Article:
Tag Archives: liturgy

“Hymn” by Edgar Allan Poe

Duccio di Buoninsegna

Duccio di Buoninsegna

It’s been a while since I read any Poe, so I got my Complete Tales and Poems and looked for a short poem which I had not read before. I came upon this one.

At morn — at noon — at twilight dim —
Maria! thou hast heard my hymn!
In joy and woe — in good and ill —
Mother of God, be with me still!
When the Hours flew brightly by,
And not a cloud obscured the sky,
My soul, lest it should truant be,
Thy grace did guide to thine and thee;
Now, when storms of Fate o’ercast
Darkly my Present and my Past,
Let my Future radiant shine
With sweet hopes of thee and thine!

The speaker here is a Catholic who is devoutly praying to the Virgin Mary. It seems that the speaker is currently in pain and is seeking solace through prayer. Although the gender of the speaker is not known, I am just going to refer to him as he, since Poe was male.

The lines imply that the man’s past was happy and that his previous prayers were offered in gratitude. But then something tragic occurred which not only cast a cloud over his present, but also his past. My impression is that it is the death of a loved one, either a spouse or a child. He is currently suffering the loss while his memories of past times, whether they be joyous ones or feelings of regret for things not done, are now rising to the surface.

In the time of crushing sorrow, he turns to the traditions which have providing grounding throughout his life, which is prayer. The fact that the word “Hours” is capitalized in line 5 implies that he is practicing the Catholic Liturgy of the Hours, where he prays eight times a day at regular times. He has faith that by turning his pain over to the Virgin Mother, that his suffering will be eased. Mary suffered through the death of her child, so he is turning to her for support in his time of loss.

The death of a loved one is one of those events that often lead individuals to seek spiritual guidance and support. It is important to note that the person in this poem already has a firm spiritual foundation in his life, so it is easy for him to turn to his faith in his time of need. I guess the moral is that we should not wait until tragedy strikes to build our spiritual connections, we should begin doing so now.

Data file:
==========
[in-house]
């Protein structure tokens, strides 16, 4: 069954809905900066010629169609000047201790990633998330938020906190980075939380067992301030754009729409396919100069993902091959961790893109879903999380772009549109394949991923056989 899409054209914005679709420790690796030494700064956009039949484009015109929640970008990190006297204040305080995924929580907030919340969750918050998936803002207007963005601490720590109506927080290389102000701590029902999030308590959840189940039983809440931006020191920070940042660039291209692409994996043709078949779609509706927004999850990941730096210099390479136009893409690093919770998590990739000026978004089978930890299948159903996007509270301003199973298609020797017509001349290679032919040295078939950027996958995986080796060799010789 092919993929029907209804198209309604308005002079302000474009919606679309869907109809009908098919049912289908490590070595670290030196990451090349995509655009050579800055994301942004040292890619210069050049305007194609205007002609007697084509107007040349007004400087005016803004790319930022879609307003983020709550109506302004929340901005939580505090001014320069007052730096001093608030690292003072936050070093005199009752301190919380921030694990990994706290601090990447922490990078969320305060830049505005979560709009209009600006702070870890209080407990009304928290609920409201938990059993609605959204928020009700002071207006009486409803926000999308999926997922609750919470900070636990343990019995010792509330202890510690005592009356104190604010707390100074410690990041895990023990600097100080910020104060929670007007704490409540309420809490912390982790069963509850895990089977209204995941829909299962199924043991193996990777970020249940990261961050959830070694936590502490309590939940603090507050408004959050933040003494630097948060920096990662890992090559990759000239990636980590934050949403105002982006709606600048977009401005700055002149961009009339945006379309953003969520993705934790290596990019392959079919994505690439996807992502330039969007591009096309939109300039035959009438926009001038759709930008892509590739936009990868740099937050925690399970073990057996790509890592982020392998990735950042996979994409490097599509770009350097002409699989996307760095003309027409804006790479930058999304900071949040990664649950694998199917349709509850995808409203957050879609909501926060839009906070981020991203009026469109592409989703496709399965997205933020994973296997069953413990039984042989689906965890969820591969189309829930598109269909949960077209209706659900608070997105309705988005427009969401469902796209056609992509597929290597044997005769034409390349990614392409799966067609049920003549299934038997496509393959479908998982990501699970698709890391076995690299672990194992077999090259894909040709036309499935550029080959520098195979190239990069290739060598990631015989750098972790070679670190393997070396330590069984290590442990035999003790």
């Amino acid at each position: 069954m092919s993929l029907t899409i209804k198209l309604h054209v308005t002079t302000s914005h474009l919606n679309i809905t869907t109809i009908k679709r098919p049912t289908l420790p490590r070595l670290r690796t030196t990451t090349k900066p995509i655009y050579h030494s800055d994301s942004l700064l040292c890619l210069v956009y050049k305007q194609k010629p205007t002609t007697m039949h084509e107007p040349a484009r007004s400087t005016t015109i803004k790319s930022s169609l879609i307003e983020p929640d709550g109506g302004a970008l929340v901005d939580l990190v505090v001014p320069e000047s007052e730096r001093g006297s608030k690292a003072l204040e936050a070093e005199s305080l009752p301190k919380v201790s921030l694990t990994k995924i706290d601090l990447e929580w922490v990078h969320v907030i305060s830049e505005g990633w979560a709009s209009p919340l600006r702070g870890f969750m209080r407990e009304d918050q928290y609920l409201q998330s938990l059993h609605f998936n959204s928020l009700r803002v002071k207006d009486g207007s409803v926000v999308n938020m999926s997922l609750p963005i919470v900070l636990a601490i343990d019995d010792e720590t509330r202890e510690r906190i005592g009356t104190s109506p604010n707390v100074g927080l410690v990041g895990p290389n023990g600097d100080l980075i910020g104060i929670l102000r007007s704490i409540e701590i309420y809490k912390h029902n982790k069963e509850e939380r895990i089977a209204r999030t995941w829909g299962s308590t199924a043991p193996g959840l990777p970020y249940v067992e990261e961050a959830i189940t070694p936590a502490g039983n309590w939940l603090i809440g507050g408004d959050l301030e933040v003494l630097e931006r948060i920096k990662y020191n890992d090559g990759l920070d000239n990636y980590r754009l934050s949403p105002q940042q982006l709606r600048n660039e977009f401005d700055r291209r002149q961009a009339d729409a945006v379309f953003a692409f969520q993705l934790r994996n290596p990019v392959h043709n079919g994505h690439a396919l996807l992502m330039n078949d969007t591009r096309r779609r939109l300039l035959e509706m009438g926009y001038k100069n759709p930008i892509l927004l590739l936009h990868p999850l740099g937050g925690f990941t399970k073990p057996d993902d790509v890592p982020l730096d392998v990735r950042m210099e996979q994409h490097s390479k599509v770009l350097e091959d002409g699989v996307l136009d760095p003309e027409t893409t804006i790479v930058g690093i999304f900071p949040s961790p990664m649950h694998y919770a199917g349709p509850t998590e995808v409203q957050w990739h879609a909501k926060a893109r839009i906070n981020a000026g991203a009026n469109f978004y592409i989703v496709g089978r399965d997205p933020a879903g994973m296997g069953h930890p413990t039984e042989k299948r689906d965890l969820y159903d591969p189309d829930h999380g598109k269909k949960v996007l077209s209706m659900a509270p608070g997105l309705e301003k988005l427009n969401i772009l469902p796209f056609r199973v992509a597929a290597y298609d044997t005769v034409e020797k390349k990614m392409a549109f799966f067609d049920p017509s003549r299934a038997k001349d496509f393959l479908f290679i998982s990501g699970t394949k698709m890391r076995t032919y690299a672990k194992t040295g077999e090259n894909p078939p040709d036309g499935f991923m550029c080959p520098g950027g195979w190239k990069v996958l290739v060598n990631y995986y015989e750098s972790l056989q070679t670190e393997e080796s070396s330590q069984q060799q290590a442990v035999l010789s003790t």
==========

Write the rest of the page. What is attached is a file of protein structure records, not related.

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“Evil” by Arthur Rimbaud

Rimbaud

While the red-stained mouths of machine guns ring
Across the infinite expanse of day;
While red or green, before their posturing King,
The massed battalions break and melt away;

And while a monstrous frenzy runs a course
That makes of a thousand men a smoking pile-
Poor fools! – dead, in summer, in the grass,
On Nature’s breast, who meant these men to smile;

There is a God, who smiles upon us through
The gleam of gold, the incense-laden air,
Who drowses in a cloud of murmured prayer,

And only wakes when weeping mothers bow
Themselves in anguish, wrapped in old black shawls-
And their last small coin into his coffer falls.

(translation from http://www.poemhunter.com)

This is a very intense poem and I see it as a strong critique against tyrannical rulers who abuse their power, particularly those associated with the Catholic Church. Rimbaud sees this as the ultimate evil, to commit murder in the name of God, or to gather money from mourning mothers to bolster wealth. And it seems as if he is making a connection between the two, that young men are being sent off to die in the name of God and King, and then the mothers of the dead soldiers are exploited, manipulated into giving up their money in the hope that doing so will secure a place in Heaven for their dead sons.

HussardThe one part of this poem that puzzled me was the reference to red and green. After doing a little research online, I came up with two possibilities. The first is that Rimbaud was referring to the hussars, a regimen of soldiers who fought under Napoleon. According to Wikipedia: “Hussars were notoriously impetuous, and Napoleon was quoted as stating that he would be surprised for a hussar to live beyond the age of 30 due to their tendency to become reckless in battle, exposing their weaknesses in frontal assaults. The hussars of Napoleon created the tradition of sabrage, the opening of a champagne bottle with a sabre.” Anyway, the hussars wore green and red uniforms.

The other possibility is that Rimbaud was referring to the colors of liturgical vestments worn during Catholic services. In that period, different colors were worn for different liturgies, and red or green vestments were fairly common colors, depending upon the service. (Source) It is also possible that he was referring to both.

I am inclined to agree with Rimbaud’s thoughts. People who use their power to exploit others are the embodiment of evil. Unfortunately, this is something that still occurs today. But, on a more optimistic note, I think society is less tolerant of people who abuse their authority, and that bodes well.

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